How not to miss the wood for the trees- Embodying a Coaching Mindset
- Aug 12th 2022
My journey as a coach began on Pongal, a harvest festival signalling the end of winter, celebrated in Tamil Nadu and other states of South India. Like the freshly harvested paddy cooked in an earthen pot till it boils over and becomes a thick gruel, I along with my team were cast into the coaching pot to learn the art of coaching.
Every Friday evening, my mentor coach Vivek, characteristically greeted all the “star coaches” with abundant joie de vivre and positivity that spiked our sagging energy levels and kept us going for another 3 hours. Every week, our Mentor Coach, like a concerned mother hen, watched his brood of budding coaches for their wholesome development.
Having completed over three decades corporate, I was at the crossroads deciding which path to choose. With a keen passion for helping people overcome their limitations, I discovered that the art of coaching has been a revelation and a journey of self-awareness for me. Coaching has taught me how to approach each moment with positivity and curiosity. I have started to become acutely aware of each spoken word, simple human gestures and behaviours in a non-judgmental way.
During this journey of self-awareness, I have learnt that “embodying a coaching mindset” is a critical competency. It is said that some of our behaviours are carried forward from our ancestors who were roaming in the jungles to stay alert to avoid becoming the prey and be on survival mode always. With changing times our brains have not realized that we are not in a jungle and these deep-rooted instincts trigger action and behaviour perceiving some actions as threats. Coaching helps the coach become aware of such hidden beliefs, context, cultures and more.
“The client is complete”, “The client is creative” and “Trust the client”- these are often repeated in the classroom pointing towards questions like – “What am I?” As one reflects on this, we become aware of our environmental conditioning, beliefs, values, assumptions, interpretations which strongly influences ours and the clients’ behaviour.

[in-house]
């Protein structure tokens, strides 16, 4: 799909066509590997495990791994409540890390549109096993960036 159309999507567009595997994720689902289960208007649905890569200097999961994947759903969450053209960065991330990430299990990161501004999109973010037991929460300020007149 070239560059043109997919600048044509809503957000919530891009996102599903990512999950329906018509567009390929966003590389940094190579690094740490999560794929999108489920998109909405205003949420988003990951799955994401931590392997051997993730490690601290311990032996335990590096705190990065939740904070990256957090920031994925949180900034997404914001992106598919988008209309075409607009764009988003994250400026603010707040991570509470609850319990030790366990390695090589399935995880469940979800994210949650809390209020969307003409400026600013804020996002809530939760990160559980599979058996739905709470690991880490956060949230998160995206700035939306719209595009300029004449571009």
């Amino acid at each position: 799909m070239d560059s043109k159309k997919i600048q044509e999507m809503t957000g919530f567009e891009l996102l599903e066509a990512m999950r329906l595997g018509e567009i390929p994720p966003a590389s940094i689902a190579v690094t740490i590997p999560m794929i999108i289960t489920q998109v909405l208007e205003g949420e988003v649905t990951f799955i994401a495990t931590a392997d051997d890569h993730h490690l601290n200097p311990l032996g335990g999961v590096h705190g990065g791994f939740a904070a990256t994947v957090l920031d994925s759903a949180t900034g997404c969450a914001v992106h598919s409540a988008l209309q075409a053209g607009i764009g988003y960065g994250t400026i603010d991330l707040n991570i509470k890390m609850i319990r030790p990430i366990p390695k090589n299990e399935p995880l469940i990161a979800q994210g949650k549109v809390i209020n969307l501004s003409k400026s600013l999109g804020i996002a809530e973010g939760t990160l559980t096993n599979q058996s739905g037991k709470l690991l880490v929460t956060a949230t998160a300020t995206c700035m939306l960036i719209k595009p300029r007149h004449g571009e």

Over the peer coaching sessions, one learns to become aware of what is going on within us and how this is impacting the conversation.
One of the traps a coach can fall into is becoming a ‘rescuer’ which is a normal human trait as the solutions are so apparent. The coach is often tempted to ask a solution-oriented question which are disguised as advice thereby missing the big picture.
The big picture is “partnering with clients in a thought-provoking and creative process” for which you realise that it is utmost important that as a coach you acknowledge that the clients are responsible for their own choices.
It is not the job of the coach to solve the problem. In the words of Timothy Gallwey in his book, The Inner Game of Work- “Effective Coaching in the workplace holds a mirror up for clients, so they can see their own thinking process.”
I have ventured into the wonderful world of coaching and would be observing all the different types of trees non-judgementally and would consciously try to avoid missing the woods with knowledge and let the client solve his problems.